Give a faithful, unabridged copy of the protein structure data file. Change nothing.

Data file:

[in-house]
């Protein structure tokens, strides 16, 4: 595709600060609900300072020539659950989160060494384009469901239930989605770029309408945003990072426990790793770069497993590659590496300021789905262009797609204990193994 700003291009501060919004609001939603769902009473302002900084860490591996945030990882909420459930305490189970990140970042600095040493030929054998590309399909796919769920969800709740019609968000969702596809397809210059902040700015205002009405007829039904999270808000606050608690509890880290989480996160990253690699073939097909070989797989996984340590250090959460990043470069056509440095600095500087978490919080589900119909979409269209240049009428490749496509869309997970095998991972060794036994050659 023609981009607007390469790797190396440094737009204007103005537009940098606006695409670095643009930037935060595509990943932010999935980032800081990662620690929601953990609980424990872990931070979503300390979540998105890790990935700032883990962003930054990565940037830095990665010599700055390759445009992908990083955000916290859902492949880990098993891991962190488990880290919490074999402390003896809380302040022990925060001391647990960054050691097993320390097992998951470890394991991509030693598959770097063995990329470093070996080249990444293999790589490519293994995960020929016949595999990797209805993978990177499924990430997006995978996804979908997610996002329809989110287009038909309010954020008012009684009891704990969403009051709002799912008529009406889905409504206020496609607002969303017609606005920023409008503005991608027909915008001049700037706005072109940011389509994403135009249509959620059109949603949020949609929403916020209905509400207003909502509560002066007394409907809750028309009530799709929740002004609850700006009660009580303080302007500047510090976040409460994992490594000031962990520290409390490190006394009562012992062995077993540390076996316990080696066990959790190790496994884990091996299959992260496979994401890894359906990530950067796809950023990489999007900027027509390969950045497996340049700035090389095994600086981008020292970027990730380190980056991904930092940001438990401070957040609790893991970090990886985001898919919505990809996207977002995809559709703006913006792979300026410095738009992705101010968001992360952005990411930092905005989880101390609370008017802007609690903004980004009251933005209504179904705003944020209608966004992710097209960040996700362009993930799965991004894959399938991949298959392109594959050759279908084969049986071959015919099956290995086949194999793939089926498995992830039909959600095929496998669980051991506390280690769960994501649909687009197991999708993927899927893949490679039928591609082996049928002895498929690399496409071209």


[in-house]
């Protein structure tokens, strides 16, 4: 595709600060609900300072020539659950989160060494384009469901239930989605770029309408945003990072426990790793770069497993590659590496300021789905262009797609204990193994 700003291009501060919004609001939603769902009473302002900084860490591996945030990882909420459930305490189970990140970042600095040493030929054998590309399909796919769920969800709740019609968000969702596809397809210059902040700015205002009405007829039904999270808000606050608690509890880290989480996160990253690699073939097909070989797989996984340590250090959460990043470069056509440095600095500087978490919080589900119909979409269209240049009428490749496509869309997970095998991972060794036994050659 023609981009607007390469790797190396440094737009204007103005537009940098606006695409670095643009930037935060595509990943932010999935980032800081990662620690929601953990609980424990872990931070979503300390979540998105890790990935700032883990962003930054990565940037830095990665010599700055390759445009992908990083955000916290859902492949880990098993891991962190488990880290919490074999402390003896809380302040022990925060001391647990960054050691097993320390097992998951470890394991991509030693598959770097063995990329470093070996080249990444293999790589490519293994995960020929016949595999990797209805993978990177499924990430997006995978996804979908997610996002329809989110287009038909309010954020008012009684009891704990969403009051709002799912008529009406889905409504206020496609607002969303017609606005920023409008503005991608027909915008001049700037706005072109940011389509994403135009249509959620059109949603949020949609929403916020209905509400207003909502509560002066007394409907809750028309009530799709929740002004609850700006009660009580303080302007500047510090976040409460994992490594000031962990520290409390490190006394009562012992062995077993540390076996316990080696066990959790190790496994884990091996299959992260496979994401890894359906990530950067796809950023990489999007900027027509390969950045497996340049700035090389095994600086981008020292970027990730380190980056991904930092940001438990401070957040609790893991970090990886985001898919919505990809996207977002995809559709703006913006792979300026410095738009992705101010968001992360952005990411930092905005989880101390609370008017802007609690903004980004009251933005209504179904705003944020209608966004992710097209960040996700362009993930799965991004894959399938991949298959392109594959050759279908084969049986071959015919099956290995086949194999793939089926498995992830039909959600095929496998669980051991506390280690769960994501649909687009197991999708993927899927893949490679039928591609082996049928002895498929690399496409071209």